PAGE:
It is almost midmorning. I haven’t seen Momma yet.
Daddy had left for office, at his usual time, giving me a mighty kick, on his way out.
Momma’s bedroom door is still tightly shut. Seasoned as I am, I don’t disturb her. But my sixth sense says, she is Ok, just hurting. A lot! But that is nothing out of the ordinary.
Suddenly the door opens, Momma comes out, scoops me up and mutters incoherently.
“Come on Sheru, let us go and indulge ourselves in a much needed mani-pedi session.” She then bundles me up and starts the car.
I look at her. Behind those gigantic glares, I know that her eyes would be puffed up, carefully camouflaged with eyeliner and mascara. Her quivering lips sporting a blood red, start muttering again.
“You know Sheru, he isn’t a bad guy. He provides for me. He never hits me. He just loses his temper and says vile things. But that is stress you know, all his work makes him volatile!”
I say nothing. The incongruity of calling a pint sized me, a Sheru, hasn’t hit her so far. When will she see the truth that stares at her, right in the face?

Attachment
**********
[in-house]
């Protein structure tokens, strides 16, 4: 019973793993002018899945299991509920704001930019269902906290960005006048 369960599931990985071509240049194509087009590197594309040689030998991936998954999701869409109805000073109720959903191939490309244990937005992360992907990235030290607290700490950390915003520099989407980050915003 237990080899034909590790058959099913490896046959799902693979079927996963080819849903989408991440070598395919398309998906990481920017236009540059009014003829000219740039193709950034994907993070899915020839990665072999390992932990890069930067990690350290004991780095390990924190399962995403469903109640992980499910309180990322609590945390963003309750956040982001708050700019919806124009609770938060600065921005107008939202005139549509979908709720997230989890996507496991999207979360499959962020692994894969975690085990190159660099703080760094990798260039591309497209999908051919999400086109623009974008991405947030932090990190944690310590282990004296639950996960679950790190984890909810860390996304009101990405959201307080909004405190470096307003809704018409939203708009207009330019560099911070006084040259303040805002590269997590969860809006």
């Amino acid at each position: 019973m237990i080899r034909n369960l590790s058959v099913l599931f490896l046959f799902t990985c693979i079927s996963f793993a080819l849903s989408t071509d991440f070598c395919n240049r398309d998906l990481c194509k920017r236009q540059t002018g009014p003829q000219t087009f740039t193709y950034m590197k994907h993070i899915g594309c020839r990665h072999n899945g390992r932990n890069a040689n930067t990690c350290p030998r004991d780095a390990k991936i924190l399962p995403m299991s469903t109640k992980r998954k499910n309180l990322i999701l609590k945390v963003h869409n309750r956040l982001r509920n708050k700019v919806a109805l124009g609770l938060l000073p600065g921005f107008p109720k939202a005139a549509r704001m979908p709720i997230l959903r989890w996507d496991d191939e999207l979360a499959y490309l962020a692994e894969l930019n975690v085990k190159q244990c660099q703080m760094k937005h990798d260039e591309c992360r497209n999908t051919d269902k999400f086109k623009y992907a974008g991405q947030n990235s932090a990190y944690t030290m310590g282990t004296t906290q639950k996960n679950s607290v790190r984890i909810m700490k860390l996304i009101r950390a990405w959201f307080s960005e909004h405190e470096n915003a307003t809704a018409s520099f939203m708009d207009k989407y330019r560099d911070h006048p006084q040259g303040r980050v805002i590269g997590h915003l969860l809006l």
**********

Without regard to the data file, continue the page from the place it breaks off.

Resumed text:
My mother, Moti, Momma’s earlier pet, used to tell me that Momma was the life of her family, raised as a princess. Momma’s father and Daddy’s father were business acquaintances who wanted to take their friendship to the next level. They solemnized their children’s marriage, in a grand ceremony, which became the talk of the town. Daddy wanted to marry someone else but when his father threatened disinheritance, quietly married Momma. He now takes his anger out on Momma.
But what I fail to understand is why does she take it? What terrible fate is she afraid of? Does the fear of unknown make one settle for known misery? Why does she not leave him and go back to her parents’ place? I remember, Momma talking to her parents, who suggested to her to work on her marriage, use her charms, win Daddy over. He was a catch you see. Daddy lost his cool at times, that’s it. No big deal! Daddy was to be Momma’s only goal.
After this sermon, vivacious Momma had become very quiet.
Her parents would often send costly gifts to fill up her home.
Instead, they could given her the needed courage to walk out and rebuild her life.
I am an animal, I can understand this much. Why don’t humans then?
And they call mine, a Dog’s life!
I am loyal. So, I go silently with Momma to all her mani-pedi sessions, hoping one day, she will wake up and walk away from this mess and find her destiny.
Till then Wuff Wuff!